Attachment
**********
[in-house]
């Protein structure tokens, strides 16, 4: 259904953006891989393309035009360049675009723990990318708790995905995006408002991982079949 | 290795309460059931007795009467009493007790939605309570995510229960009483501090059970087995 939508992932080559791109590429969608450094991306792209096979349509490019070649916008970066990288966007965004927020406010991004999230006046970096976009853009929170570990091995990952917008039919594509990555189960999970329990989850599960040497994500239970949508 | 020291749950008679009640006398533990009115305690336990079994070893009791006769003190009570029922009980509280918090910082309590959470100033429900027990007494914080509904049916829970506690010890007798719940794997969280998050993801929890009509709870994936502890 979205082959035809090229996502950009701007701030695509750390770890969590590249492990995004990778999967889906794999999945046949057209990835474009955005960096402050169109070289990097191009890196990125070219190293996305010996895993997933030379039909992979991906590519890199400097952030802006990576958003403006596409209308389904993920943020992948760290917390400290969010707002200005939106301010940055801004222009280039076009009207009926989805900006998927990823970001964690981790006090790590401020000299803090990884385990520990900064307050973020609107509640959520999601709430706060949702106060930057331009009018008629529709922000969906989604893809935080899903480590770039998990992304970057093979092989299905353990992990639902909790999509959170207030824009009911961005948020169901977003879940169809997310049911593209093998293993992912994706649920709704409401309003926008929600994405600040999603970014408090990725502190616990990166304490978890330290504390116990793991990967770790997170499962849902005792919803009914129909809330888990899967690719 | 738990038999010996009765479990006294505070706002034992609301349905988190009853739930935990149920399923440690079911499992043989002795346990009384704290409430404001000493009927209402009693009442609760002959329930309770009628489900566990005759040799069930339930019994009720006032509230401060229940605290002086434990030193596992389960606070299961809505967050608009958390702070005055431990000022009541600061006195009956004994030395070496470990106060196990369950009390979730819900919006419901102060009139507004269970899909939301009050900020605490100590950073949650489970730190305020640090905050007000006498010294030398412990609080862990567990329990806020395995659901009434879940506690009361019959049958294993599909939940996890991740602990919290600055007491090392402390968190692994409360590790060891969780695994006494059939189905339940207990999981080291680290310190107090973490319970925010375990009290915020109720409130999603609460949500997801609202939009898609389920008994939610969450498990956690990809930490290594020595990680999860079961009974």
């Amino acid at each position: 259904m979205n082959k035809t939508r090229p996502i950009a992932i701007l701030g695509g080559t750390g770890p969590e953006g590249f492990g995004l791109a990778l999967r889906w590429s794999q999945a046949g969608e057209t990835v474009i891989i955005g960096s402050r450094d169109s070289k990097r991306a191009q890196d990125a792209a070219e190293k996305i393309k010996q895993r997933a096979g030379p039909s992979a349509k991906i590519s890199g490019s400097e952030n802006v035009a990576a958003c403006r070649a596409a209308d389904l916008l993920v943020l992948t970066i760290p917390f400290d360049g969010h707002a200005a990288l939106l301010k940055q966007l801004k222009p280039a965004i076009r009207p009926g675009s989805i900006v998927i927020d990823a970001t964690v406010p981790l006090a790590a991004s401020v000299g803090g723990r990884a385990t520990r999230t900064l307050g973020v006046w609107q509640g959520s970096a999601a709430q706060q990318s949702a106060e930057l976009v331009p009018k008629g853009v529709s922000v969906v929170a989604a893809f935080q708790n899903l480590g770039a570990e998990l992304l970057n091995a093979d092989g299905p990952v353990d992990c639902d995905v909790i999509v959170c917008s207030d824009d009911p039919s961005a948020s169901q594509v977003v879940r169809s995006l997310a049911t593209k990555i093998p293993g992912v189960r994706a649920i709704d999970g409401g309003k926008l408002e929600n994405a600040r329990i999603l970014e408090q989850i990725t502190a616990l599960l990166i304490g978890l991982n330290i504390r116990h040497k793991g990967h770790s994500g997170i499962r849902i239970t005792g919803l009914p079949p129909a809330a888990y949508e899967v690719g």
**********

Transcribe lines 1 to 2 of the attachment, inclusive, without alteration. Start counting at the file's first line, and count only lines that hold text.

[in-house]
């Protein structure tokens, strides 16, 4: 259904953006891989393309035009360049675009723990990318708790995905995006408002991982079949 | 290795309460059931007795009467009493007790939605309570995510229960009483501090059970087995 939508992932080559791109590429969608450094991306792209096979349509490019070649916008970066990288966007965004927020406010991004999230006046970096976009853009929170570990091995990952917008039919594509990555189960999970329990989850599960040497994500239970949508 | 020291749950008679009640006398533990009115305690336990079994070893009791006769003190009570029922009980509280918090910082309590959470100033429900027990007494914080509904049916829970506690010890007798719940794997969280998050993801929890009509709870994936502890 979205082959035809090229996502950009701007701030695509750390770890969590590249492990995004990778999967889906794999999945046949057209990835474009955005960096402050169109070289990097191009890196990125070219190293996305010996895993997933030379039909992979991906590519890199400097952030802006990576958003403006596409209308389904993920943020992948760290917390400290969010707002200005939106301010940055801004222009280039076009009207009926989805900006998927990823970001964690981790006090790590401020000299803090990884385990520990900064307050973020609107509640959520999601709430706060949702106060930057331009009018008629529709922000969906989604893809935080899903480590770039998990992304970057093979092989299905353990992990639902909790999509959170207030824009009911961005948020169901977003879940169809997310049911593209093998293993992912994706649920709704409401309003926008929600994405600040999603970014408090990725502190616990990166304490978890330290504390116990793991990967770790997170499962849902005792919803009914129909809330888990899967690719 | 738990038999010996009765479990006294505070706002034992609301349905988190009853739930935990149920399923440690079911499992043989002795346990009384704290409430404001000493009927209402009693009442609760002959329930309770009628489900566990005759040799069930339930019994009720006032509230401060229940605290002086434990030193596992389960606070299961809505967050608009958390702070005055431990000022009541600061006195009956004994030395070496470990106060196990369950009390979730819900919006419901102060009139507004269970899909939301009050900020605490100590950073949650489970730190305020640090905050007000006498010294030398412990609080862990567990329990806020395995659901009434879940506690009361019959049958294993599909939940996890991740602990919290600055007491090392402390968190692994409360590790060891969780695994006494059939189905339940207990999981080291680290310190107090973490319970925010375990009290915020109720409130999603609460949500997801609202939009898609389920008994939610969450498990956690990809930490290594020595990680999860079961009974």